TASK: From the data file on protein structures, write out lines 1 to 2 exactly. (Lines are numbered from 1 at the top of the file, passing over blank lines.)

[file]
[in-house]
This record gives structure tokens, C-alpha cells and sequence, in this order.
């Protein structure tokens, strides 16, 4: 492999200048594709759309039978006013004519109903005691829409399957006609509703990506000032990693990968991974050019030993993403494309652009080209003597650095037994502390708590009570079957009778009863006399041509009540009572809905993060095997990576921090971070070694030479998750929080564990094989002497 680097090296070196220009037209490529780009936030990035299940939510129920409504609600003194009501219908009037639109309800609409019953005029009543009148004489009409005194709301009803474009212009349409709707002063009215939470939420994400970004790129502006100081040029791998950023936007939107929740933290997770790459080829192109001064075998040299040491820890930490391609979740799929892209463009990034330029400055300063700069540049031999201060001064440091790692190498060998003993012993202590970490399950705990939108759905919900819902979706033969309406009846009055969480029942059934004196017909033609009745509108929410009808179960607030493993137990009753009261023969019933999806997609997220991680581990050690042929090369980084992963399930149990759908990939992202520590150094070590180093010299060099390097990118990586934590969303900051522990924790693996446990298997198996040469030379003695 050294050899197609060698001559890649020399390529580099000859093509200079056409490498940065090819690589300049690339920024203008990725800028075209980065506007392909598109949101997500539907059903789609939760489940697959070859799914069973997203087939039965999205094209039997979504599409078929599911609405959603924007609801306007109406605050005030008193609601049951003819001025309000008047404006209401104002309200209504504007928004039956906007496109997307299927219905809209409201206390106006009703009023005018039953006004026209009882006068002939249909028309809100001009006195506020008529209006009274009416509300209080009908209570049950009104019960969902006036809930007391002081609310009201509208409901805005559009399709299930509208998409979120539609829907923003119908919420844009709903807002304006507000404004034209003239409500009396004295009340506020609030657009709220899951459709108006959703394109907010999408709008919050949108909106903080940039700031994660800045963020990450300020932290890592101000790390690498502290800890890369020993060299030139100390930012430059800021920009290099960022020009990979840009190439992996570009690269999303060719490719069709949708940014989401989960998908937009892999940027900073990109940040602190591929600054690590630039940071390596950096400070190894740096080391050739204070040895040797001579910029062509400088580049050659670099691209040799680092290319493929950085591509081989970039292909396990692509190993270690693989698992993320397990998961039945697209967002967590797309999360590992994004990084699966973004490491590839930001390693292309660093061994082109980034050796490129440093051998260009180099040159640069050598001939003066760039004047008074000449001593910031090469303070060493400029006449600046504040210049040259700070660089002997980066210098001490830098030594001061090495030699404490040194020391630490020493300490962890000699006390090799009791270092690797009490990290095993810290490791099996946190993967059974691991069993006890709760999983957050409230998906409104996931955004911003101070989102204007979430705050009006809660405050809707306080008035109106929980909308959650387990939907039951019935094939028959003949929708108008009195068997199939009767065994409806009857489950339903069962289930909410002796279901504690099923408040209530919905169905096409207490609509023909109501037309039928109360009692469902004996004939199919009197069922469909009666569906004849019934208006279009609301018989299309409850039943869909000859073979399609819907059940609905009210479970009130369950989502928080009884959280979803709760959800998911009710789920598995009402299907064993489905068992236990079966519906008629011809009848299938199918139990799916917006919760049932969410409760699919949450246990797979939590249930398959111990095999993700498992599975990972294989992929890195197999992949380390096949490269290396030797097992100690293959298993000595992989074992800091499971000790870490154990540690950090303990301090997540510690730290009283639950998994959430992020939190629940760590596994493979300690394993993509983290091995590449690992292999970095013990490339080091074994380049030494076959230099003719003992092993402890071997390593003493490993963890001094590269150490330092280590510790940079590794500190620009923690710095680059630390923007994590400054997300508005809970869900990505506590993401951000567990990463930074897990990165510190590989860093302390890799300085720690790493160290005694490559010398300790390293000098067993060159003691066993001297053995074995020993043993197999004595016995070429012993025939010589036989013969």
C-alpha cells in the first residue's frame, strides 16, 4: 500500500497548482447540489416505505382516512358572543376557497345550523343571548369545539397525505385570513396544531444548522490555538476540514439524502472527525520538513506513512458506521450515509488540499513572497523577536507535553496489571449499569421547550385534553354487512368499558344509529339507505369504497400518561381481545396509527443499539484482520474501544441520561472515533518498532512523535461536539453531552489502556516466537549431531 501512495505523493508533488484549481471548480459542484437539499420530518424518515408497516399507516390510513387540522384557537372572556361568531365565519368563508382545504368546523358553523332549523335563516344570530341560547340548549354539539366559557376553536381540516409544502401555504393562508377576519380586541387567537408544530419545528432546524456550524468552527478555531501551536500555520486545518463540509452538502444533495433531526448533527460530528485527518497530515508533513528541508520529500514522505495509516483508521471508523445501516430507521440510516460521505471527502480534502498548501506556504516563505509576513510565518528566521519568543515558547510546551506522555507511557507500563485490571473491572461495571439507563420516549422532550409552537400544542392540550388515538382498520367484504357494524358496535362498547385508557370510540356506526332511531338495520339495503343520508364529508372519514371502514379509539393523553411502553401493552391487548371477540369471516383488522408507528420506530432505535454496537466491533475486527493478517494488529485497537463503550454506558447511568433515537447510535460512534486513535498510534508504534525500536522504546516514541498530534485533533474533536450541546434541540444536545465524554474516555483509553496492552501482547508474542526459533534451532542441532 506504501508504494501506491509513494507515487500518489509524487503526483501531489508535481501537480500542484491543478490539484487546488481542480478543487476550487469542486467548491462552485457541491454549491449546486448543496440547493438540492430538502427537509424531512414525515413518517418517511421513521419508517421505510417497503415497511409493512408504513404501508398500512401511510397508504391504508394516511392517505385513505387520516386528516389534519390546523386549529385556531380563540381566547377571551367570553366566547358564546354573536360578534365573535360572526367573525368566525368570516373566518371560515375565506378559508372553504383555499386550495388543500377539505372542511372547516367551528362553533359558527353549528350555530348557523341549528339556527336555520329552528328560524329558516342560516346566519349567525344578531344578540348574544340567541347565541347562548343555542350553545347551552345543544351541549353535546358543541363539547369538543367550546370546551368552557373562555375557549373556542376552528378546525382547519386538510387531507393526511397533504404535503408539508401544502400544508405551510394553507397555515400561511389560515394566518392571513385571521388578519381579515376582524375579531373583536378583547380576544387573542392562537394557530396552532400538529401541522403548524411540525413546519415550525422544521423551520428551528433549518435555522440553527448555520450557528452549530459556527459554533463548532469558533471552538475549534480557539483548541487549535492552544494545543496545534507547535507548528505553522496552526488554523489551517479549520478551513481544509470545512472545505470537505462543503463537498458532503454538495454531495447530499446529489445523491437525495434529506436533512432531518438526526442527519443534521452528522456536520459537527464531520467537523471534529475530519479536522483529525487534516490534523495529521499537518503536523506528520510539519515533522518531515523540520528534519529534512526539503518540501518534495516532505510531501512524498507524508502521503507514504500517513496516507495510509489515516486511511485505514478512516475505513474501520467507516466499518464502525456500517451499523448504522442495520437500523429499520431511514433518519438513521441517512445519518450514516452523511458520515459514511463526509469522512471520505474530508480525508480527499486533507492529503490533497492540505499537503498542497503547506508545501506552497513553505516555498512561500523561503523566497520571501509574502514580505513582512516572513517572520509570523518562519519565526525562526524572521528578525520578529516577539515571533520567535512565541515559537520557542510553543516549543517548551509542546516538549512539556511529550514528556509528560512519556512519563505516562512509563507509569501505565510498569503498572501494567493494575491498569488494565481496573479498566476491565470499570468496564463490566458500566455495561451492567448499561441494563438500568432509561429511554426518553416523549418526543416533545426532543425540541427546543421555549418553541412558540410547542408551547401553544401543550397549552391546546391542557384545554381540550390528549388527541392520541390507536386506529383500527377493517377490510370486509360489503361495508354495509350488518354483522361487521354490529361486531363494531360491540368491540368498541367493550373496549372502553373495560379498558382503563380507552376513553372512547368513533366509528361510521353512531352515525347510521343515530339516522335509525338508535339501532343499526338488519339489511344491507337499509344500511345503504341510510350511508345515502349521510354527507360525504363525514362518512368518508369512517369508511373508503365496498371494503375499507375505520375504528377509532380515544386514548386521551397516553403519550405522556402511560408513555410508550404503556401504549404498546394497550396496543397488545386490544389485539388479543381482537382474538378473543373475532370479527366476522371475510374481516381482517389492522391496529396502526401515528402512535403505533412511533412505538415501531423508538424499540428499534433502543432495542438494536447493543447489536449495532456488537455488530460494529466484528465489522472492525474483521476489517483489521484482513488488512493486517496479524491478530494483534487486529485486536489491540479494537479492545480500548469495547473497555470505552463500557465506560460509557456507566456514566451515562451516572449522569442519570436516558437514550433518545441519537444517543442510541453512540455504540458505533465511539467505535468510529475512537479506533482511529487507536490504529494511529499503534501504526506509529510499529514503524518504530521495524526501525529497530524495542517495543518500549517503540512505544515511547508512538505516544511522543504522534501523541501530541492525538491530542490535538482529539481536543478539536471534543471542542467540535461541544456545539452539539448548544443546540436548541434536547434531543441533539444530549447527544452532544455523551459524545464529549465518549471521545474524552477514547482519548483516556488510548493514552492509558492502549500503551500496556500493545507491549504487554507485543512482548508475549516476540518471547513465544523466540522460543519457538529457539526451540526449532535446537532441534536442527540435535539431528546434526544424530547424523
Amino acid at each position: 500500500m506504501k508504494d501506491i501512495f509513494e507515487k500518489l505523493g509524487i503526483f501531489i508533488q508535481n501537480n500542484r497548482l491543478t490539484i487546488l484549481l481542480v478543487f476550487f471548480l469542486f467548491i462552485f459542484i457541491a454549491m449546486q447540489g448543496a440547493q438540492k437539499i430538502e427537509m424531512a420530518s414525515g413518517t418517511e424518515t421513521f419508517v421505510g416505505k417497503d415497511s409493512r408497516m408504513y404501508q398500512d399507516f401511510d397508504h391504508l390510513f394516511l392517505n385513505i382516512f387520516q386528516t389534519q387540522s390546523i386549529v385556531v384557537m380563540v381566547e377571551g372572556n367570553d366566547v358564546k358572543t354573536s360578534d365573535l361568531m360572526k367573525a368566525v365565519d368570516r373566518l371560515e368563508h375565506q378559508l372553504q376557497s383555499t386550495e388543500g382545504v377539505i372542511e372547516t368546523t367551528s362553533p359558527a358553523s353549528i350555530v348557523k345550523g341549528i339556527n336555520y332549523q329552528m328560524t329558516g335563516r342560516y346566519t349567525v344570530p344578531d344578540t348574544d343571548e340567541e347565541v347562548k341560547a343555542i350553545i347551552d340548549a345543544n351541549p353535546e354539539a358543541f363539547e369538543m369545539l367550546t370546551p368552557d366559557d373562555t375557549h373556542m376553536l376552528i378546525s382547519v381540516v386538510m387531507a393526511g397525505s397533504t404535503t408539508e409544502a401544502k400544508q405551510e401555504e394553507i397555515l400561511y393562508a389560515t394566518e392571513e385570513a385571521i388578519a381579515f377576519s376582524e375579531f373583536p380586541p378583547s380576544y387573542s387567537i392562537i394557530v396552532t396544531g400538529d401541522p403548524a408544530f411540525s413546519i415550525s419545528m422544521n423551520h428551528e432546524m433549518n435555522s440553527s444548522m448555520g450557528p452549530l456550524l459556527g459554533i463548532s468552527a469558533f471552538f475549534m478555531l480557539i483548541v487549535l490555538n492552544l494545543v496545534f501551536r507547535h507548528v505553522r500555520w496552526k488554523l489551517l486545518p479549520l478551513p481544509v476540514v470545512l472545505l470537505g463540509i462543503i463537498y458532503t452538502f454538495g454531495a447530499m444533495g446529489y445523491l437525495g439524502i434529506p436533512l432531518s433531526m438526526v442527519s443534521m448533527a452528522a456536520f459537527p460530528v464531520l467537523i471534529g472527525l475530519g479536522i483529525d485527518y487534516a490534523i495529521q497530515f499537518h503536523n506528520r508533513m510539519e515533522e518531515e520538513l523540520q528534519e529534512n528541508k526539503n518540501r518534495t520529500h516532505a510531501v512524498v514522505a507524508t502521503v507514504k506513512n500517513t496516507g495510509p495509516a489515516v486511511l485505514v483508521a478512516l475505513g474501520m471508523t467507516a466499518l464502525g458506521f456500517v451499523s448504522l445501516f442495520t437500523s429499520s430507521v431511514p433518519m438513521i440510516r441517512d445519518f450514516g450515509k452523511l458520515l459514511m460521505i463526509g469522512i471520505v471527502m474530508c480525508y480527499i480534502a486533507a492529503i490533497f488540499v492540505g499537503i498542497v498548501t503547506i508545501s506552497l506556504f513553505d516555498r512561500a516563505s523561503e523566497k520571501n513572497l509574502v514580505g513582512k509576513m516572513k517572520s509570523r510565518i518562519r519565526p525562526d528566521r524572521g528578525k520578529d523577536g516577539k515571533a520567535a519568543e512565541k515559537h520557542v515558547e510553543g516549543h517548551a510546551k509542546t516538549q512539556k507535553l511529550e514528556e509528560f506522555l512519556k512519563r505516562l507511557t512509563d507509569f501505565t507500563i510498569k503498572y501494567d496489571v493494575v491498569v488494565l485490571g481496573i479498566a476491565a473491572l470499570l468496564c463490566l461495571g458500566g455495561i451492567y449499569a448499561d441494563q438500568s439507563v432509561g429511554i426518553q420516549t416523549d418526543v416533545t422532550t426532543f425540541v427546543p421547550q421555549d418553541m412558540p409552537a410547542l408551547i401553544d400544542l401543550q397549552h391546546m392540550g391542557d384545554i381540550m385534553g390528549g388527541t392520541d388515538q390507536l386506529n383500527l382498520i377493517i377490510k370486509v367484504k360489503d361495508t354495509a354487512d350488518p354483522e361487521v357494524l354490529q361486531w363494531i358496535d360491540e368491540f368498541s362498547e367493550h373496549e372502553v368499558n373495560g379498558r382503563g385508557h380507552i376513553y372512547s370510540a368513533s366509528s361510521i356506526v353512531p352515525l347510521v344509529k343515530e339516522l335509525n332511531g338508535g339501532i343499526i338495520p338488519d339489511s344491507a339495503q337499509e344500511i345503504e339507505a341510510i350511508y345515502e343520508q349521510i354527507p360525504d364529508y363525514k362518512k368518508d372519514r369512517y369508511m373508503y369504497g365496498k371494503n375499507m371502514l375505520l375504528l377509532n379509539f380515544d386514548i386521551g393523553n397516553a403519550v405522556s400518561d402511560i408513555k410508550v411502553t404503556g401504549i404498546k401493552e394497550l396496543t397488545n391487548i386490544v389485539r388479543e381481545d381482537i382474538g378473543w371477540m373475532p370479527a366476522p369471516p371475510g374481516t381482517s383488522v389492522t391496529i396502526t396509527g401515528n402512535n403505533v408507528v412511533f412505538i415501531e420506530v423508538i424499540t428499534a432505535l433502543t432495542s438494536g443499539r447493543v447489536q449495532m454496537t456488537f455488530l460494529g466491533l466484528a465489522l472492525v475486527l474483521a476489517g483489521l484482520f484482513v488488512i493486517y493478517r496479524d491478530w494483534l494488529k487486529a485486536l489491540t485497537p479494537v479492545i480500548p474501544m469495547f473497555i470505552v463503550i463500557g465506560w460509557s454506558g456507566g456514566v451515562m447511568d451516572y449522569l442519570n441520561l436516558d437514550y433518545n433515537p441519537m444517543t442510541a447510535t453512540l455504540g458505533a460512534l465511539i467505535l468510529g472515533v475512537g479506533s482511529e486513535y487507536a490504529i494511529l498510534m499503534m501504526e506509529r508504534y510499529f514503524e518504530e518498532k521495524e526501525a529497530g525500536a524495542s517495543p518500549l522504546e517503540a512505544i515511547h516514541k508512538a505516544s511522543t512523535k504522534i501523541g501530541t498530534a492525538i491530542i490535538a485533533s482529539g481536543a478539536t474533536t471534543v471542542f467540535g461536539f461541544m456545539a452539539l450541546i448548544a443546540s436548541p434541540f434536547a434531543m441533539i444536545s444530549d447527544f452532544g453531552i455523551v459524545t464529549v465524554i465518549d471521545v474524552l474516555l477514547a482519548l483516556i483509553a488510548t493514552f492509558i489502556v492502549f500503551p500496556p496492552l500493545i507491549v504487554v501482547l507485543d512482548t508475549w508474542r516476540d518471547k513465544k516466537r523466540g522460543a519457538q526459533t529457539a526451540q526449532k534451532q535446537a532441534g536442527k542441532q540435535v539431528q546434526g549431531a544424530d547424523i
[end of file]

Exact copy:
[in-house]
This record gives structure tokens, C-alpha cells and sequence, in this order.